For that matter he doesn’t even say that watching helplessly as an historic city was destroyed and while American citizens died or had their lives destroyed was his worst moment. No, when a musician criticized him that hurt his feelings and that was totally worse than a disaster that could have been averted or minimized. Yup.

  6. whetstone says:

    I tend to think Killer Mike was more correct than Kanye:

    “Comment Kanye made was damn near right / Bush hates poor people, be they black or white.” –from “That’s Life,” which is an excellent song.

    • snuh says:

      kanye did an interview with ABC once where he basically conceded that killer mike was right:

      Moran: “Do you think it was fair? In the heat of the moment it came out. Reflecting now, do you still believe George Bush doesn’t care about black people?”

      West: “I mean, I have a hard time believing that George Bush cares about anyone. So side bar, black people also, you know?”

  7. Jay B. says:

    Giving people a chance? To do what? Drown?

    Miss him yet?

  8. Bob says:

    He destroyed the economy.
    He ignored clear warnings before 9/11.
    He started two needless wars we are still bogged down in.
    He approved the use of torture.
    He did nothing during Katrina.
    Heckuva job Bushie.

  9. McKingford says:

    I remember at the time thinking Kanye was relatively brave for putting his neck out like that (although as above commenters have noted, it seems like an impassioned spur of the moment comment).

    But learning now that it hurt GWBush’s feelings so much that it was the low point of his presidency makes me appreciate Kanye that much more for it.

  10. ralphdibny says:

    Remember back when there were all these slurs against minorities, but there were no words even remotely comparable that could be said to white people? Well, apparently now there is a word that is viler than any ethnic slur, a word that packs more punch than a terrorist attack, or a raging hurricane. “Racist.”

  11. harmfulguy says:

    I’ve always thought Kanye’s comments were unfair. I’m sure Dubya has every bit as much compassion for black billionaires as he does for white billionaires.

    Beside that, everybody on the right knows that being called racist is a kajillion times worse than being harmed by someone else’s racism (which never happens anyway).

  12. wengler says:

    George W. Bush. The 64 year-old man and two-term President still trapped in the mindset of an unrepentant toddler combined with an egocentric teenager. And still being coddled by the rightwing corporate media.

    Boo fucking hoo.

    • Malaclypse says:

      George W. Bush. The 64 year-old man and two-term President still trapped in the mindset of an unrepentant toddler combined with an egocentric teenager.

      And, for eight years, the man in charge of the most powerful military the world as ever seen.

      Christ, fucking Nixon was saner.

  13. Fritz says:

    What would a principled, non-racist have done differently, SEK? What would a principled, non-racist, who is doing their best in a bad situation, have felt when, for all that, they’re accused of being the worst thing you can be in contemporary American politics?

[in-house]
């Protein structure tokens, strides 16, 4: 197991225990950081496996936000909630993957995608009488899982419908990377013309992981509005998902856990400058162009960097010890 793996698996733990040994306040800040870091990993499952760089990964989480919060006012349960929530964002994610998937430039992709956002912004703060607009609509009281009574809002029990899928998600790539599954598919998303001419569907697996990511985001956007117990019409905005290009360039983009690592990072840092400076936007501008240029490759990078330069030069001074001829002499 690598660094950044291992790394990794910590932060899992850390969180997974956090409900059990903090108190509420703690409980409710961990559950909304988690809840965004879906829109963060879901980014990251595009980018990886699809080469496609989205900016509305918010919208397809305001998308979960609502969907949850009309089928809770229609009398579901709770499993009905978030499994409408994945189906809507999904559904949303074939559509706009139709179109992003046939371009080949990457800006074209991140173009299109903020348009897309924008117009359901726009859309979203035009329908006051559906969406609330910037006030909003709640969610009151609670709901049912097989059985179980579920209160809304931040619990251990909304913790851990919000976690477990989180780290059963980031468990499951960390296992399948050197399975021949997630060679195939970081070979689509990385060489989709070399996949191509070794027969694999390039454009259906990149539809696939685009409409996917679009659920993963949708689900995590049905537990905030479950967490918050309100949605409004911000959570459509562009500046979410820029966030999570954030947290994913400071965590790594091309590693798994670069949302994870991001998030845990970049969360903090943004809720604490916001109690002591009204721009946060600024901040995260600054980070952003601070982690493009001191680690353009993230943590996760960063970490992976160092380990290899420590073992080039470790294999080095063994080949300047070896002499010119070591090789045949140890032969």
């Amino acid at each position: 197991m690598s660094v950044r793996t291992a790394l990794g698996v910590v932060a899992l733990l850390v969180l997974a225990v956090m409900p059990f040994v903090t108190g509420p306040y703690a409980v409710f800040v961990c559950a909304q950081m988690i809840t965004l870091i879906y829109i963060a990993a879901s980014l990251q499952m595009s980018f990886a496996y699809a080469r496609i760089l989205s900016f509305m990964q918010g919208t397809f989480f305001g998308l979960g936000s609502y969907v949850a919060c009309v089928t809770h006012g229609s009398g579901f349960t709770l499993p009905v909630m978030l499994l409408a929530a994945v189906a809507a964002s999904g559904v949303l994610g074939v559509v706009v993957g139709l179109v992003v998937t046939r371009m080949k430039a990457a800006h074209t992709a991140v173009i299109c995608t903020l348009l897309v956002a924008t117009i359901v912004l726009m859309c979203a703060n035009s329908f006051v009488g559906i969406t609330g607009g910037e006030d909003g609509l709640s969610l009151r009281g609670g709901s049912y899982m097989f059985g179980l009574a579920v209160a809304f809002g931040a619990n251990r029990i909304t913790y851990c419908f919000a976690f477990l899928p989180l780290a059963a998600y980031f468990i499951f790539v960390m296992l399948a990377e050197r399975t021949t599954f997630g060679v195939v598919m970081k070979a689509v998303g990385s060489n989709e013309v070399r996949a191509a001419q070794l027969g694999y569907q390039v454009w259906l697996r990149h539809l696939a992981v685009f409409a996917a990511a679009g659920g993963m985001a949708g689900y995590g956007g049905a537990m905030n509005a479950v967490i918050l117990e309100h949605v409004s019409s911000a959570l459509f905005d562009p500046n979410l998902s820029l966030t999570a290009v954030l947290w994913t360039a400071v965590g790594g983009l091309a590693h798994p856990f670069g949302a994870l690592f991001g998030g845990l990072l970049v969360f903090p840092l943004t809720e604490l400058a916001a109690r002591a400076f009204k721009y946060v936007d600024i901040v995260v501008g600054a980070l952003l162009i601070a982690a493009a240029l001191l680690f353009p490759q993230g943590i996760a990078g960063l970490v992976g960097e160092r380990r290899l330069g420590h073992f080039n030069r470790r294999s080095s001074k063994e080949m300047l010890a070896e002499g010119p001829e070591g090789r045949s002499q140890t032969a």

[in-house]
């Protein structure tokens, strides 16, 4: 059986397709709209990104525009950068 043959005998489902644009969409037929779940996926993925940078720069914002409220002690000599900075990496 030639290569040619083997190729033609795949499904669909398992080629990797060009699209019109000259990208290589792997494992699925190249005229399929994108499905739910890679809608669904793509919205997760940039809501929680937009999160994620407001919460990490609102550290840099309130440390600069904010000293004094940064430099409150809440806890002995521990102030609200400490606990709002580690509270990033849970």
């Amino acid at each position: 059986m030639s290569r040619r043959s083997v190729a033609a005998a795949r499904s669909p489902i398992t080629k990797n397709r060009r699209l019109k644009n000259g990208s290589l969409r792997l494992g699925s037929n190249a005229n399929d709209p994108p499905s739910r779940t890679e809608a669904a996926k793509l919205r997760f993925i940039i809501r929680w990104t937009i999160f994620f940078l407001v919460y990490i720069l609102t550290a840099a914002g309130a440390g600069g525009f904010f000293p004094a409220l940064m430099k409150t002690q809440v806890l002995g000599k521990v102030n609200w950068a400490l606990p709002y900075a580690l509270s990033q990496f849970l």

I would have found it gutting.

    FWIW, In Southern California they tell us that after The Big One, we should be prepared to wait and survive on our own for three days before we can begin to think about the Federal response.

    • Malaclypse says:

      In Southern California they tell us that after The Big One

      Something tells me that “they” is talk radio and/or Glenn Beck, rather than someone who would, you know, know things.

      Either way, I’m sure tax cuts will improve response time.

      • Fritz says:

        Dude, it was Matthew Bettenhausen, Secretary of the California Emergency Management Agency

        • Malaclypse says:

          Advice to keep food on hand does not equal “the feds are gonna let us all die”.

          Dude.

          • elm says:

            Yeah, this is an egregious misread. Keep 3 days of food on hand means, “It may take 3 days before we get to you with food and water. Be prepared for that.”

            It does not mean, to quote Fritz, “we should be prepared to wait and survive on our own for three days before we can begin to think about the Federal response.”

            If Fritz needs it spelled out: 1. his phrasing suggests it will be more than 3 days, because you’ll only start thinking about the feds on day 4; 2. his reading assumes that providing food and water is the only thing the feds do instead of realizing that SAR and medical treatment will come first; 3. telling everyone to have 3 days food and water means that they expect to get fresh food and water to everyone by day 4, but that means, since this isn’t an instantaneous process, they’ll start getting that to some people even earlier.

            I’m pretty sure I could go on, but since Fritz only selectively responds to criticisms, and I doubt he’ll respond to this one, I think I’ll stop there.

        • Barack Obama doesn’t care about white people.

          And I have a tape to prove that Michelle doesn’t either! Hold on while I look for it in my backpack.

        • L2P says: